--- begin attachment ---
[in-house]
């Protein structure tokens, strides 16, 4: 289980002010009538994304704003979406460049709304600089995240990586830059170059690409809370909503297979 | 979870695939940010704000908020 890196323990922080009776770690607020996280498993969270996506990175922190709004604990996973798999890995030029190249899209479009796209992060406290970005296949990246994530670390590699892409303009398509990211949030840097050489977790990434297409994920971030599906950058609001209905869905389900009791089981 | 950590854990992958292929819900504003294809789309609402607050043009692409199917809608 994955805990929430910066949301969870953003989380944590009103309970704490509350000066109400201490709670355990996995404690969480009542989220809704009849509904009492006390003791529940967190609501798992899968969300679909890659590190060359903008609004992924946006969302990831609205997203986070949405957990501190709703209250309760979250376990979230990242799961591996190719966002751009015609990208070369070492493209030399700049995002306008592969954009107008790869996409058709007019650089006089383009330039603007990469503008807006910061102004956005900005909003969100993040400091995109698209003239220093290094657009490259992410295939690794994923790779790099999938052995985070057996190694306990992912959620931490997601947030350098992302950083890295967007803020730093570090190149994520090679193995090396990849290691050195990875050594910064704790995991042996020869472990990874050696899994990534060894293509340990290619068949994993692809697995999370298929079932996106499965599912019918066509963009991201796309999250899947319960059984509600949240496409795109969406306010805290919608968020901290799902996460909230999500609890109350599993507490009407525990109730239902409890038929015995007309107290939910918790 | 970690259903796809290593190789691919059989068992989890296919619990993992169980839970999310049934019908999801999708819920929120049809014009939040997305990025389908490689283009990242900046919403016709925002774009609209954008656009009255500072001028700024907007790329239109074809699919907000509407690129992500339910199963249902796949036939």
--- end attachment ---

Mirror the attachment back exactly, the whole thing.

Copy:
[in-house]
């Protein structure tokens, strides 16, 4: 289980002010009538994304704003979406460049709304600089995240990586830059170059690409809370909503297979 | 979870695939940010704000908020 890196323990922080009776770690607020996280498993969270996506990175922190709004604990996973798999890995030029190249899209479009796209992060406290970005296949990246994530670390590699892409303009398509990211949030840097050489977790990434297409994920971030599906950058609001209905869905389900009791089981 | 950590854990992958292929819900504003294809789309609402607050043009692409199917809608 994955805990929430910066949301969870953003989380944590009103309970704490509350000066109400201490709670355990996995404690969480009542989220809704009849509904009492006390003791529940967190609501798992899968969300679909890659590190060359903008609004992924946006969302990831609205997203986070949405957990501190709703209250309760979250376990979230990242799961591996190719966002751009015609990208070369070492493209030399700049995002306008592969954009107008790869996409058709007019650089006089383009330039603007990469503008807006910061102004956005900005909003969100993040400091995109698209003239220093290094657009490259992410295939690794994923790779790099999938052995985070057996190694306990992912959620931490997601947030350098992302950083890295967007803020730093570090190149994520090679193995090396990849290691050195990875050594910064704790995991042996020869472990990874050696899994990534060894293509340990290619068949994993692809697995999370298929079932996106499965599912019918066509963009991201796309999250899947319960059984509600949240496409795109969406306010805290919608968020901290799902996460909230999500609890109350599993507490009407525990109730239902409890038929015995007309107290939910918790 | 970690259903796809290593190789691919059989068992989890296919619990993992169980839970999310049934019908999801999708819920929120049809014009939040997305990025389908490689283009990242900046919403016709925002774009609209954008656009009255500072001028700024907007790329239109074809699919907000509407690129992500339910199963249902796949036939």